Local understanding and perspectives on the risk of doing business in a region or country are essential in driving corporate business programmes. “A correct understanding of risk in Africa – along with an appreciation of the growth potential yet to be unlocked by trade; both cross-border and intra-Africa, provides global corporates with a new lens through which to identify and access African growth,” argues Vinod Madhavan, Head, Transactional Products and Services, Africa at Standard Bank.
Africa - growth slowing, but still huge potential
Currently a large number of the world’s high-growth emerging markets are in Africa. Forecasts for 2016-2020 place Africa as the second fastest growing region in the world (at a CAGR of 4.3%), just below Emerging Asia.
However, this is down on the growth highs achieved during the heights of Africa’s commodity super cycle. This has led many commentators to conclude that Africa’s growth story is tailing off. “Nothing could be further from the truth,” asserts Mr Madhavan. “Africa’s future potential remains far larger than its past achievements - especially when one considers the growth potential latent in the continents current low levels of intra-Africa trade. Currently hovering around only 12%, these intra-African trade levels offer great headroom for growth.”
Africa is not a high risk region
Global perceptions of Africa as high-risk, however, often prevent businesses from correctly identifying opportunity on the continent. This is exacerbated by perceptions that trade in Africa is also complex and high risk. However, the numbers paint a different picture of African risk.
The 2015 ICC Trade Register study, conducted amongst 23 banks around the world jointly accounting for 60% of global market share, for example, reports that:
- export Letters of Credit as well as Performance Guarantees in Africa and the Middle East have the same default rates as the Americas
- default rates in purpose specific loans and trade finance deals amongst African and Middle Eastern countries is 1.04%, lower than in the Americas
- import Letters of Credit in Africa and the Middle East have only slightly higher default rates than in Asian and Pacific countries.
Driving SME growth
Separate research shows that an increase in the availability of finance for cross-border trade drives a disproportionate increase in SME growth. For example, a 2013 Asian Development Bank survey found that a 15% increase in access to trade finance enabled firms to hire 17% more staff while production increased by 22%.
Standard Bank believe that, since SME’s are the biggest drivers of employment, any increase in access to trade finance should rapidly expand Africa’s middle class, driving consumption and growth for generations to come.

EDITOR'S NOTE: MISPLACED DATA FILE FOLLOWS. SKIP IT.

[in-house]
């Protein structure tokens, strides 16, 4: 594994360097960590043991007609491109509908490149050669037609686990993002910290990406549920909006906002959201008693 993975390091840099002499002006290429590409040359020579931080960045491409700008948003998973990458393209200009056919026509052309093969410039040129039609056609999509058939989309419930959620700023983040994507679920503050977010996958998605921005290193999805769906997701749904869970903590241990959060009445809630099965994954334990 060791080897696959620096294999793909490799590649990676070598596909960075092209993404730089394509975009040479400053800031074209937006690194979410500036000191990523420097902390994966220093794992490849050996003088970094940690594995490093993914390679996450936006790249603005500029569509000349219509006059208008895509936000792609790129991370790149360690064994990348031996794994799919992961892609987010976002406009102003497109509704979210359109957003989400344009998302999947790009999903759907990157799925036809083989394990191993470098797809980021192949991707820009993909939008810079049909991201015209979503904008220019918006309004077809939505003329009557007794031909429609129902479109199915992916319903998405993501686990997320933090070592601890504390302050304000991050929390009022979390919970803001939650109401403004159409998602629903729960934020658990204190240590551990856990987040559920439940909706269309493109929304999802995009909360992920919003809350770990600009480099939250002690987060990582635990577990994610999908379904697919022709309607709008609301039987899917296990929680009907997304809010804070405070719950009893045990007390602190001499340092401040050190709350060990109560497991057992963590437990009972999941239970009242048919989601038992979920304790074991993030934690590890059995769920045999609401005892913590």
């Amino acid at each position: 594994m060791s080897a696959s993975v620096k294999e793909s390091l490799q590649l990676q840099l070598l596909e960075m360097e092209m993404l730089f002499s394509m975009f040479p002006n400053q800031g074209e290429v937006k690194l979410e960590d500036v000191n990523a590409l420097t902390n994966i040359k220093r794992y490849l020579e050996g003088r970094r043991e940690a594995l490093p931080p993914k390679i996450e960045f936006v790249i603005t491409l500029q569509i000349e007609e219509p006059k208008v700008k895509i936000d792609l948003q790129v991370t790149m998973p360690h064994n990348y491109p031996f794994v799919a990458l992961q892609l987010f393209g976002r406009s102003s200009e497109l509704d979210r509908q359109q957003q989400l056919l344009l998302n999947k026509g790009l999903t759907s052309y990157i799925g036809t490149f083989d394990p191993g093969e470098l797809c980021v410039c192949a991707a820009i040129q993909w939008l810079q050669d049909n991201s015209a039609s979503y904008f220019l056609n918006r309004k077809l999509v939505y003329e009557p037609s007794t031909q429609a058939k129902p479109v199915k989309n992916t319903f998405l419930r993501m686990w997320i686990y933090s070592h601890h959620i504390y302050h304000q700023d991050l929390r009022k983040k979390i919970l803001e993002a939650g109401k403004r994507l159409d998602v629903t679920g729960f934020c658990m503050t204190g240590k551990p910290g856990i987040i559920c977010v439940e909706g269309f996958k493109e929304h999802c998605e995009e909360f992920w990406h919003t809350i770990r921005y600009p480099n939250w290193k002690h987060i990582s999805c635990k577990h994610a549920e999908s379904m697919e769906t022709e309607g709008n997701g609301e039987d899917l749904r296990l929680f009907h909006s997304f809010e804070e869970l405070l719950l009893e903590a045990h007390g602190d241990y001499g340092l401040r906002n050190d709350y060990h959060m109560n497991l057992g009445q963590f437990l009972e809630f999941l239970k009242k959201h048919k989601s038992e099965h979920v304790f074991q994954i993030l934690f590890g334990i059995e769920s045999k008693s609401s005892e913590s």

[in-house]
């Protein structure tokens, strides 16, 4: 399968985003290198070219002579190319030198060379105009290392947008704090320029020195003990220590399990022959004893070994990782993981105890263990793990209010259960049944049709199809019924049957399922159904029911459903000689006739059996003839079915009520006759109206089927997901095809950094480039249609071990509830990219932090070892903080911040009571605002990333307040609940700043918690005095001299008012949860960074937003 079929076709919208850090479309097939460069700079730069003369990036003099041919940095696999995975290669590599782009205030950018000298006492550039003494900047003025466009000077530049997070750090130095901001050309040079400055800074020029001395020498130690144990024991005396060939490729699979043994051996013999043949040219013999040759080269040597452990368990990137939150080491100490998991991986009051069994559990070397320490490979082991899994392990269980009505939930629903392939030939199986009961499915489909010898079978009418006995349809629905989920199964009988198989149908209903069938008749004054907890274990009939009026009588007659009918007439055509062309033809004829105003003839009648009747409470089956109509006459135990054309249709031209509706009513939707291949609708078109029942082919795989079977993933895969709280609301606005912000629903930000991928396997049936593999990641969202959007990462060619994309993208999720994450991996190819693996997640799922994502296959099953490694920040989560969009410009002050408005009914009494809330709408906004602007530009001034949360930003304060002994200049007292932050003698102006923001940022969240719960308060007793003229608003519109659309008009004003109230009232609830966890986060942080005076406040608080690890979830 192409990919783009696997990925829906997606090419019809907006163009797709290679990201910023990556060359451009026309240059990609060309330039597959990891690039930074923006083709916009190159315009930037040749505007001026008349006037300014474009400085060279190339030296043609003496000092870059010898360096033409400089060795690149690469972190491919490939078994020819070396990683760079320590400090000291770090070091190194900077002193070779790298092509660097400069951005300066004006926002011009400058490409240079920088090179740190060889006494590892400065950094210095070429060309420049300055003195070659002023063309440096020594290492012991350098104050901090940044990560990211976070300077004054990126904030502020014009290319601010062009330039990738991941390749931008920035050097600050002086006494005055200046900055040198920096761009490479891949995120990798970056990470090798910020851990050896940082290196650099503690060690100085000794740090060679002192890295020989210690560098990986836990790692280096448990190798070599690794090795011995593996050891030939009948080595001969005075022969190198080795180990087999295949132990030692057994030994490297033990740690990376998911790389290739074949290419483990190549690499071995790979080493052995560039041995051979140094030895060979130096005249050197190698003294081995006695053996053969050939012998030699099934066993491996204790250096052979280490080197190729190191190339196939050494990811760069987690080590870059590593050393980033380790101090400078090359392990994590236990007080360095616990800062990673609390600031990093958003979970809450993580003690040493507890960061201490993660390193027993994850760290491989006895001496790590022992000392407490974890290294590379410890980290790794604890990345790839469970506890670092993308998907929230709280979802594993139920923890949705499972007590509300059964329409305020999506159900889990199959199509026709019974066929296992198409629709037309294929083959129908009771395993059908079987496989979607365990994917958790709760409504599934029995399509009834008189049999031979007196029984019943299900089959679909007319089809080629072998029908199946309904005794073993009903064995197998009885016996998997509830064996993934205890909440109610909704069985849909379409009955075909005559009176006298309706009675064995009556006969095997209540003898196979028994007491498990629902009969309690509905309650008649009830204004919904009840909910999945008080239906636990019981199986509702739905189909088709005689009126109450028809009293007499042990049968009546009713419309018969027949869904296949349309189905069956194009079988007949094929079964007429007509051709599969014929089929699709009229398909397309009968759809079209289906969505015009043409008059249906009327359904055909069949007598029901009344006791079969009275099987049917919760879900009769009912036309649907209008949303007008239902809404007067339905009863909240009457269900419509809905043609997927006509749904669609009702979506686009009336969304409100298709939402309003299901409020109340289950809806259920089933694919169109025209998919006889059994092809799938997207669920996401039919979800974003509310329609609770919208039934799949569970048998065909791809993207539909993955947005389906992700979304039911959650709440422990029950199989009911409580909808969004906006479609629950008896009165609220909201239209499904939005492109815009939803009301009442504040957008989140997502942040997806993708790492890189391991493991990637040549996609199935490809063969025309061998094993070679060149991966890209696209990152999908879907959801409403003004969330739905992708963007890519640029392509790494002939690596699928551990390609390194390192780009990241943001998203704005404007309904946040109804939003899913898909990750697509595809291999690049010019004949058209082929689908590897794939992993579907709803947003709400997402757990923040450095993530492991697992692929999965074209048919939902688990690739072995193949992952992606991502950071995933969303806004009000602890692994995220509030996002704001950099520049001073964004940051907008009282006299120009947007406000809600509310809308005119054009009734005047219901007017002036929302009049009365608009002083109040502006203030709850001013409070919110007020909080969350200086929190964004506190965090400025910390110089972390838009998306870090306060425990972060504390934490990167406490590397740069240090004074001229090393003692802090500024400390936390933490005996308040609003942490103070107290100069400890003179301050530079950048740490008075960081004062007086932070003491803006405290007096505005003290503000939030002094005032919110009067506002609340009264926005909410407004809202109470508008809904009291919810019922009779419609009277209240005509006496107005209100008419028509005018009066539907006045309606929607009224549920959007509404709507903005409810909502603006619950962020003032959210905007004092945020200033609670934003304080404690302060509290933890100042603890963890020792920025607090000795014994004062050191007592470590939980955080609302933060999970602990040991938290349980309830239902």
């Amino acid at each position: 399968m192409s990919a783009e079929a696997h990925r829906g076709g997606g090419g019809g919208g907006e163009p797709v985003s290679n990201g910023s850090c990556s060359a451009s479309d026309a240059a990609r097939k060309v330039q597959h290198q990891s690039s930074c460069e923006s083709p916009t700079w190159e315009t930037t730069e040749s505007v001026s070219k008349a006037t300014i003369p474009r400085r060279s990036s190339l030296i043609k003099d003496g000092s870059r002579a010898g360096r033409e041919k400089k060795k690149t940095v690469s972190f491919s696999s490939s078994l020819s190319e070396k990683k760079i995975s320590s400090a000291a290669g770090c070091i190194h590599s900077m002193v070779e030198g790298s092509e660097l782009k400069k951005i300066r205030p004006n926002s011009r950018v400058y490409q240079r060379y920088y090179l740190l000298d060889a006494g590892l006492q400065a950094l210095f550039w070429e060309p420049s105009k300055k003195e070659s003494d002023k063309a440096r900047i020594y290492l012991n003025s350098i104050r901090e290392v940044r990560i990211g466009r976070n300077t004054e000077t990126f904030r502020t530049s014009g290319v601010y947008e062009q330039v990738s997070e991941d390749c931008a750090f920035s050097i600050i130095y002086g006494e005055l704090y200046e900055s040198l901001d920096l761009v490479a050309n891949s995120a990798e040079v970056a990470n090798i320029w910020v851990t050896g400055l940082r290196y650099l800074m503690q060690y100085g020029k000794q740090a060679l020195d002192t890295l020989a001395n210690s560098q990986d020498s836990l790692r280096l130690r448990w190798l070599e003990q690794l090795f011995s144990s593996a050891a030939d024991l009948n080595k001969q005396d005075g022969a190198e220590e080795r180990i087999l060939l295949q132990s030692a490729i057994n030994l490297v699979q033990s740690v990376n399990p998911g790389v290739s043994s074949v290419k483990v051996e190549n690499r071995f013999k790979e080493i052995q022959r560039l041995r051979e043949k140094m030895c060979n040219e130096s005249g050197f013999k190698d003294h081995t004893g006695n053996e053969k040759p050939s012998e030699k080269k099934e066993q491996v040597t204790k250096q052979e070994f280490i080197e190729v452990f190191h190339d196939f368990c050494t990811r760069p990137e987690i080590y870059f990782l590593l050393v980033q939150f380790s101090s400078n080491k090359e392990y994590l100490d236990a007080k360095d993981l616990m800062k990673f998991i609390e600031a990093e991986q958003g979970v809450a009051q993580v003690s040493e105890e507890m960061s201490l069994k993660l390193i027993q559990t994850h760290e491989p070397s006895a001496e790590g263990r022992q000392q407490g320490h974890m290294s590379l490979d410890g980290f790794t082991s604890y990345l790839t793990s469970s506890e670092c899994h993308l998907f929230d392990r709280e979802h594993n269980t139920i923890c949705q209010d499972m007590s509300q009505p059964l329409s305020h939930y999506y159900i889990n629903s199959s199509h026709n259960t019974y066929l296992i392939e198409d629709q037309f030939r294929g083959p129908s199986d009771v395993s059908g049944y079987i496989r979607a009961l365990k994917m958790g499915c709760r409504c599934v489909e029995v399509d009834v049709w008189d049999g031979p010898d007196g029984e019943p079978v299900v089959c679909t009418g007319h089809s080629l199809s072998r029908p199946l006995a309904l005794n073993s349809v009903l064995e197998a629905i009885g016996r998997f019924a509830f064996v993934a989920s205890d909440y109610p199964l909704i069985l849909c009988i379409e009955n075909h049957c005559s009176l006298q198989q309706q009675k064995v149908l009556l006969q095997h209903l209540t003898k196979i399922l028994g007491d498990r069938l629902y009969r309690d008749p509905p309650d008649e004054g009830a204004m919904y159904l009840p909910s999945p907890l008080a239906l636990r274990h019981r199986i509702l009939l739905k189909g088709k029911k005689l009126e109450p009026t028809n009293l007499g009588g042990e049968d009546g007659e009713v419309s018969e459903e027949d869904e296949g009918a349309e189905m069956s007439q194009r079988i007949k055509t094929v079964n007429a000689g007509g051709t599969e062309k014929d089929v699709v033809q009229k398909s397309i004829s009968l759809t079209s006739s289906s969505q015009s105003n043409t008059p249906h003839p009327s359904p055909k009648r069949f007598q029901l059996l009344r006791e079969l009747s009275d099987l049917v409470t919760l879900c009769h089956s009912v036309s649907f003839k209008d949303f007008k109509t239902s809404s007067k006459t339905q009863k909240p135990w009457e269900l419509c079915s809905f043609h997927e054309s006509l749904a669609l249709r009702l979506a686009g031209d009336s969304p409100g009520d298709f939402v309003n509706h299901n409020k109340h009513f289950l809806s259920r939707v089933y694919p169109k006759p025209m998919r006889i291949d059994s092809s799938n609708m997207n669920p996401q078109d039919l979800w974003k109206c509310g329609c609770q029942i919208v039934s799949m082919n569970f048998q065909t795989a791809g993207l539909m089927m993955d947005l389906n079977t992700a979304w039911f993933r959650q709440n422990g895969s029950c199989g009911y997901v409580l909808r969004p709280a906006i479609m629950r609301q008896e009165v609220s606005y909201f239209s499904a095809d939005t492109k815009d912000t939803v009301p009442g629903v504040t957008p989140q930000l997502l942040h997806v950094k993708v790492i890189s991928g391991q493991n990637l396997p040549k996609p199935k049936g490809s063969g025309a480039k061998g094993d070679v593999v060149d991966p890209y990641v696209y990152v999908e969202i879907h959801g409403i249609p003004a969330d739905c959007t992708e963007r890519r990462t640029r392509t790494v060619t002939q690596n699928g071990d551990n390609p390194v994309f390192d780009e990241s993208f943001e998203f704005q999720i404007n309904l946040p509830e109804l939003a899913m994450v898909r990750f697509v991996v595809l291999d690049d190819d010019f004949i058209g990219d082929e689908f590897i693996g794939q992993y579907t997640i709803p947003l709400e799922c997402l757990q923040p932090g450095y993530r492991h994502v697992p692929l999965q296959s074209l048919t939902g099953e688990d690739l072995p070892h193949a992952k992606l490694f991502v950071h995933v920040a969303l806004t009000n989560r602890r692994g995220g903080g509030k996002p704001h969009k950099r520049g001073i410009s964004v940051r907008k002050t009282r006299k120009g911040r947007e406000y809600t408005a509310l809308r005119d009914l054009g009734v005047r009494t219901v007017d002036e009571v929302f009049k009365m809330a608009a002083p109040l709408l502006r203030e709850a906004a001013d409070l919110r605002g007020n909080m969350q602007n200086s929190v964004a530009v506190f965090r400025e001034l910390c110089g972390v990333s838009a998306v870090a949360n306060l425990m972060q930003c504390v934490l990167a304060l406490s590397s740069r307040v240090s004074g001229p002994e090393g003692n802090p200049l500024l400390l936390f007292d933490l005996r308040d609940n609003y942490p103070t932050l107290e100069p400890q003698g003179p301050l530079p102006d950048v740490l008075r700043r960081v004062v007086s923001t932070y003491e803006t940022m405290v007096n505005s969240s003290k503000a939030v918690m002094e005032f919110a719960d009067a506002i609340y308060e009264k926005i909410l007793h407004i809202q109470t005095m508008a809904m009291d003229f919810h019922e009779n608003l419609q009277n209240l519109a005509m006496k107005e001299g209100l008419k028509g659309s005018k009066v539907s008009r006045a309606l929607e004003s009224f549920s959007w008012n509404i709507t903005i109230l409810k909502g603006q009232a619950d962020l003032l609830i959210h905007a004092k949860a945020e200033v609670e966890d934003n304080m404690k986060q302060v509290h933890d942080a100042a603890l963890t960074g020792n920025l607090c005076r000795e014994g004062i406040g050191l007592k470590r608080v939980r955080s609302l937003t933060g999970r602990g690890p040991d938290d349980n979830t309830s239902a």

Exploiting African growth opportunities
Asian corporates have been quick to recognise Africa’s growth opportunities. Chinese and Indian corporates in particular have approached African risk and opportunity with confidence, leveraging Asian centres of excellence in risk mitigation, such as Hong Kong and Singapore, to manage this risk.
The challenges for global multi-national corporations in Africa are:
- developed world risk models along with the unintended consequences of compliance produce a high view of African risk
- Africa is yet to develop the kind of sophisticated local or even regional risk mitigation and insurance industries that would enable global corporates to distribute their risk exposures locally - through continent-wide risk mitigation programmes using regional counterparties as they would in Europe or Asia.
Standard Bank have found that these global MNCs currently manage African risk by spreading this amongst their partner banks in their home markets, who will only manage risk for their existing or home-based clients operating in Africa. Moreover, this will typically only be offered on either a specific entity or counter party basis in Africa.
Standard Bank’s differentiators
Standard Bank believe their key differentiators in the Africa region are that they:
- are present on the ground across the continent, so it is able to work closely with African corporates, insurers and other businesses to identify and assemble competent risk mitigation counterparties/techniques in local markets – or at least across regions. “Since we know these businesses intimately we are confident and able to underwrite and place risk for longer tenors in the local market,” says Mr Madhavan.
- have a sector focus approach. As opposed to looking at corporates in Africa exclusively through, say, a geographic lens, “Understanding that MTN and Shoprite in Nigeria face very different risks because they operate in different sectors, provides an additional lens through which to assemble appropriate local risk mitigation solutions,” explains Mr Madhavan
- remain optimistic about Africa as it is seeing the growth from the inside. Not having this inside view means that many observers conflate risks, “allowing the very real opportunities presented by Africa’s growth in trade to be missed, through exaggerated constructions of risk,” says Mr Madhavan.
CTMfile take: The importance of local and regional cash management banks is growing. Africa cannot be understood from afar.
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